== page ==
Get your Darwin on in this super-fun videogame (for the PC and Mac) about a planet of multi-limbed, rainbow-colored and constantly evolving creatures. Things start at the very beginning, as your cells fight for survival in a pool of bigger, badder embryo. Eventually, they grow up, build cities and create spaceships that take them far, far away from home. It's kinda like The Sims, but with three-eared, poison-spitting blobs instead of Hawaiian-shirted jackasses.
Cool Hand Luke Deluxe Edition
One of Paul Newman's best roles - as a chain-gang prisoner and his failure to communicate - still resonates, 21 years after its original release. This remastered disc includes a making-of doc and commentary, but the movie (which netted an Oscar for co-star George Kennedy) is the real draw here: a funny, occasionally brutal drama about a guy who won't let the system beat him down. What we've got here is an American classic.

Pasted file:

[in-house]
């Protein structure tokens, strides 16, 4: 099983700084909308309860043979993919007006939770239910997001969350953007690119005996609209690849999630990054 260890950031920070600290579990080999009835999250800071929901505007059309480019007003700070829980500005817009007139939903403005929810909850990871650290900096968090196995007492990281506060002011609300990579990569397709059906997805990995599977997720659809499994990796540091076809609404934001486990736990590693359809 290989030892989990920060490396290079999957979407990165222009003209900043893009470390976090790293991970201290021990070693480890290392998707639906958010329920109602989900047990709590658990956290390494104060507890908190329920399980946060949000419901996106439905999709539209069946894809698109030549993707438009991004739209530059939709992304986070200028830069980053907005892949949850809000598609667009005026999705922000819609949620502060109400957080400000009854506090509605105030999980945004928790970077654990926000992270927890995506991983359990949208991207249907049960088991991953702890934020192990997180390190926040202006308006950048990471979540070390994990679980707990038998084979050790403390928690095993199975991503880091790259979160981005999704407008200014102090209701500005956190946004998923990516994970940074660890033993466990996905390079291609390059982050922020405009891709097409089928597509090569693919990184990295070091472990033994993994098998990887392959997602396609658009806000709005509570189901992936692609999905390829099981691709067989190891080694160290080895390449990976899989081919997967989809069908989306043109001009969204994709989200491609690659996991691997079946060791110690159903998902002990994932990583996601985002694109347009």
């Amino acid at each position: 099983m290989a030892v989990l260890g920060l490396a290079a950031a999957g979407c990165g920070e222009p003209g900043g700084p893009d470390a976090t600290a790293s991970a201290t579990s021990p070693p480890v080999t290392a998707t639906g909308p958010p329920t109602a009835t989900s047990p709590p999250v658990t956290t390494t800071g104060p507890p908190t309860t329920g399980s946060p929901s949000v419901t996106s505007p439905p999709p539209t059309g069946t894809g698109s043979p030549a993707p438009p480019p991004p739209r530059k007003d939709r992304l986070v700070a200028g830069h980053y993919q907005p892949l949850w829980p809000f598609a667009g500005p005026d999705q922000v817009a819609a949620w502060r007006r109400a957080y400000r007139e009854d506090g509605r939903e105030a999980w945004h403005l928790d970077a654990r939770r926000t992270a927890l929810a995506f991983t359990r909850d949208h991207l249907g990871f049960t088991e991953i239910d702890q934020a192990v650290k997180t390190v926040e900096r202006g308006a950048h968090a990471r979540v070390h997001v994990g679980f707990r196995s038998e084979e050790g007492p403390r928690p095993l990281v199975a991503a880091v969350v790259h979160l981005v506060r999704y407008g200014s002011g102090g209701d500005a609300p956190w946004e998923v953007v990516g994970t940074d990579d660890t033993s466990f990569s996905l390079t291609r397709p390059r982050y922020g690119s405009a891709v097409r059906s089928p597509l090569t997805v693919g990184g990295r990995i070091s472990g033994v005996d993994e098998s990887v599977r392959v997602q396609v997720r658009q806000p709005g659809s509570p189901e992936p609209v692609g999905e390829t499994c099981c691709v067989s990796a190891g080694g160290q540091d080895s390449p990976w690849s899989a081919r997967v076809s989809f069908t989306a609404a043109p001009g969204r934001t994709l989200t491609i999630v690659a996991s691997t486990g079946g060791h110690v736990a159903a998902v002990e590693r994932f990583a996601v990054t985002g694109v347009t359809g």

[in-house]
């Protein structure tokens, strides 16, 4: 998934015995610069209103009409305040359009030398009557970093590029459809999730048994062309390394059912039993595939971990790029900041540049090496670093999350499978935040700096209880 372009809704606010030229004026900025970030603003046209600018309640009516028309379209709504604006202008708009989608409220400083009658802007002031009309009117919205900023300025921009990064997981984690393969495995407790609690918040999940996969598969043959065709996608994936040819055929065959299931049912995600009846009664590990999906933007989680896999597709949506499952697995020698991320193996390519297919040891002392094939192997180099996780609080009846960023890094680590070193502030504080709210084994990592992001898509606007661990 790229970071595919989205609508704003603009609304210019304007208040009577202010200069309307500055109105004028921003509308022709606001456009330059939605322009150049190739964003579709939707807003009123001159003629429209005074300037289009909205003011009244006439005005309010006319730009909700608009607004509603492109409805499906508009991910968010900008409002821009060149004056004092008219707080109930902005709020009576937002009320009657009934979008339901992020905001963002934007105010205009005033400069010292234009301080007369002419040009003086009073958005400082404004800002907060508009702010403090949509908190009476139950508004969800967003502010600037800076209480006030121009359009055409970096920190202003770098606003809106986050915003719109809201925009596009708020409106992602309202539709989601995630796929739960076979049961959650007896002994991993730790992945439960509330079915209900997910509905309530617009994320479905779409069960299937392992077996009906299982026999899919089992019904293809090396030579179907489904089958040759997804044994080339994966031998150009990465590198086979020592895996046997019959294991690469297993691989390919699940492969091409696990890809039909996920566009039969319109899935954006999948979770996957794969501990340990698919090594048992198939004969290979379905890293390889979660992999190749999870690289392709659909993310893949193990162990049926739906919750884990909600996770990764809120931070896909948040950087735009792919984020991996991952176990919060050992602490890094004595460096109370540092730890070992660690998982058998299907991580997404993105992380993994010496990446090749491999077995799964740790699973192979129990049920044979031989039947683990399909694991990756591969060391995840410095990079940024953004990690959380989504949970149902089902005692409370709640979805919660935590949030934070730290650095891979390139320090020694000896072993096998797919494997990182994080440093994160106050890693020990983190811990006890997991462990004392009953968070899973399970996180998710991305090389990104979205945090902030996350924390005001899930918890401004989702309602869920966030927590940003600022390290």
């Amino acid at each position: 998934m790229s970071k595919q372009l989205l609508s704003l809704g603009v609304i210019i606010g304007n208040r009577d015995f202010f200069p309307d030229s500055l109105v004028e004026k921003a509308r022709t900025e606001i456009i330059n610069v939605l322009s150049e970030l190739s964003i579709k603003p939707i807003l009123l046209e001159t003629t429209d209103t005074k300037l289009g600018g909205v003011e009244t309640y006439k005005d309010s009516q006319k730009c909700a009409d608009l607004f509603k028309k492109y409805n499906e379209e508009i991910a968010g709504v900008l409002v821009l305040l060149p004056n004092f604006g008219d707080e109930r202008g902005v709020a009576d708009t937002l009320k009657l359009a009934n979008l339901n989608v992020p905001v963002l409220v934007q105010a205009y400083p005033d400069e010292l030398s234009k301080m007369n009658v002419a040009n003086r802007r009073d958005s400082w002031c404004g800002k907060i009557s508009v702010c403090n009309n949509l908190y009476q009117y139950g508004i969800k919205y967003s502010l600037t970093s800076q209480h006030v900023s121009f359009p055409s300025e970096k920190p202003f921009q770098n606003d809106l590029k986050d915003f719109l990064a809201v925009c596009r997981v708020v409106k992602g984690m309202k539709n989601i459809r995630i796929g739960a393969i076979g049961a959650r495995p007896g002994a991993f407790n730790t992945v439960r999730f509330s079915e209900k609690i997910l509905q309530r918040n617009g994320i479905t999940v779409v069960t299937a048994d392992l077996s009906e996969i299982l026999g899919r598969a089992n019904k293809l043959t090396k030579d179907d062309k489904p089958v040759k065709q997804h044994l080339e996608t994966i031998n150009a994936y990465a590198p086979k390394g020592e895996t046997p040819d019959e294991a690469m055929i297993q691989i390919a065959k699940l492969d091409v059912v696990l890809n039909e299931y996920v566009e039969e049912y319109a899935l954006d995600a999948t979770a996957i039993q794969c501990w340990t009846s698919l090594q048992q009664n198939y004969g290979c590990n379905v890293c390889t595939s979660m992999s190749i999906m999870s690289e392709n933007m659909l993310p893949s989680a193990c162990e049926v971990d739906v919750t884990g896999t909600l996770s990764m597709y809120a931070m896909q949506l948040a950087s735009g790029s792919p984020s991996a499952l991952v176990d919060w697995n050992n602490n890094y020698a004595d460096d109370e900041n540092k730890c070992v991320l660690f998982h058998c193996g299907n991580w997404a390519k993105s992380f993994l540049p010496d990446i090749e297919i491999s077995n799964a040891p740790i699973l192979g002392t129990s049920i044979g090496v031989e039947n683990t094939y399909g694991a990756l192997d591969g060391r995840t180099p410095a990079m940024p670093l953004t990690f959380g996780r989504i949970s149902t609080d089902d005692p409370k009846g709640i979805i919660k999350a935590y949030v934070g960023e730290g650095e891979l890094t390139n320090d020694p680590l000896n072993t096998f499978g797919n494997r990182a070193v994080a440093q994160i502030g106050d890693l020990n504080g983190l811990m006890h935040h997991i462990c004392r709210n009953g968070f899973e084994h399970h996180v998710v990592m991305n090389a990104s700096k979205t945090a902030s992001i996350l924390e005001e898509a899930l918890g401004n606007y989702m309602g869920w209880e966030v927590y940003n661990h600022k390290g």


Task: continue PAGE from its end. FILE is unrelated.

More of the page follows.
Dan le Sac Vs. Scroobius Pip: Angles
This British duo (Dan is the DJ, Pip is the rapper) is big overseas, where its slang-stuffed, often biting rhymes topped the charts. This debut album aims for universality, dropping science lessons and sampling Radiohead. Best is "Thou Shalt Always Kill," a funny and fuming tirade against aging hipsters that sounds like LCD Soundsystem on holiday: "Thou shalt not put musicians and recording artists on ridiculous pedestals, no matter how great they are or were/The Beatles were just a band/Led Zeppelin, just a band."Ê
The High School Flashback Collection
Three of the '80s best teen comedies - The Breakfast Club, Sixteen Candles and Weird Science - are gathered in this nostalgic set that makes a strong case for Molly Ringwald's total awesomeness. Bonus features include trailers, documentaries and a look at the Brat Pack (where have you gone, Judd Nelson?). Extra credit for the DVD's packaging, which looks like a school locker.
33 1/3: Gentlemen
The Afghan Whigs' 1993 CD about what dicks men can be is prime stuff for the 33 1/3 series (which breaks down one album in 125 or so pages). Writer Bob Gendron talks to band members - including frontman Greg Dulli, who confronted his Catholic guilt years before the Hold Steady's Craig Finn got around to it - and exhumes the demons behind the Whigs' greatest work, a milestone of '90s alt-rock.